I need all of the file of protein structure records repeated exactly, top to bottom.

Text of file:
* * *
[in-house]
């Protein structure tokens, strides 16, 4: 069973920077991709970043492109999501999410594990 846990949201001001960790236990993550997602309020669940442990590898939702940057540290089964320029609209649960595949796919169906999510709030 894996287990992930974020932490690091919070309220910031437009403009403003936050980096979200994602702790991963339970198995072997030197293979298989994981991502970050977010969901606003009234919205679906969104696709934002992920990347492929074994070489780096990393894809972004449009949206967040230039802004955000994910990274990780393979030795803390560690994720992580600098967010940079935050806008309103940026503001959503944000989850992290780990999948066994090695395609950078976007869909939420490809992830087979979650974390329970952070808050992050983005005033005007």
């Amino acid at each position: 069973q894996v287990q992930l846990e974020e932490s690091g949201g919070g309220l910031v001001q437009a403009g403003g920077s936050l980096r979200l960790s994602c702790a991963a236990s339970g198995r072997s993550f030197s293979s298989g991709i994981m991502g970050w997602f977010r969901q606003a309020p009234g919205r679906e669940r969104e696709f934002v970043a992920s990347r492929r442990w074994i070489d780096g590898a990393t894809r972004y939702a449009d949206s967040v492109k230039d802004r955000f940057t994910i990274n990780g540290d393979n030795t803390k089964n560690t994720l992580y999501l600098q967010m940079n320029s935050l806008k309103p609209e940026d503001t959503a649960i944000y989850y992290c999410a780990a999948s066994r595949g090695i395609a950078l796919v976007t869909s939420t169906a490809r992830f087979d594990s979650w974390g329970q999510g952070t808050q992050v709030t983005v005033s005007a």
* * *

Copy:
[in-house]
């Protein structure tokens, strides 16, 4: 069973920077991709970043492109999501999410594990 846990949201001001960790236990993550997602309020669940442990590898939702940057540290089964320029609209649960595949796919169906999510709030 894996287990992930974020932490690091919070309220910031437009403009403003936050980096979200994602702790991963339970198995072997030197293979298989994981991502970050977010969901606003009234919205679906969104696709934002992920990347492929074994070489780096990393894809972004449009949206967040230039802004955000994910990274990780393979030795803390560690994720992580600098967010940079935050806008309103940026503001959503944000989850992290780990999948066994090695395609950078976007869909939420490809992830087979979650974390329970952070808050992050983005005033005007």
């Amino acid at each position: 069973q894996v287990q992930l846990e974020e932490s690091g949201g919070g309220l910031v001001q437009a403009g403003g920077s936050l980096r979200l960790s994602c702790a991963a236990s339970g198995r072997s993550f030197s293979s298989g991709i994981m991502g970050w997602f977010r969901q606003a309020p009234g919205r679906e669940r969104e696709f934002v970043a992920s990347r492929r442990w074994i070489d780096g590898a990393t894809r972004y939702a449009d949206s967040v492109k230039d802004r955000f940057t994910i990274n990780g540290d393979n030795t803390k089964n560690t994720l992580y999501l600098q967010m940079n320029s935050l806008k309103p609209e940026d503001t959503a649960i944000y989850y992290c999410a780990a999948s066994r595949g090695i395609a950078l796919v976007t869909s939420t169906a490809r992830f087979d594990s979650w974390g329970q999510g952070t808050q992050v709030t983005v005033s005007a």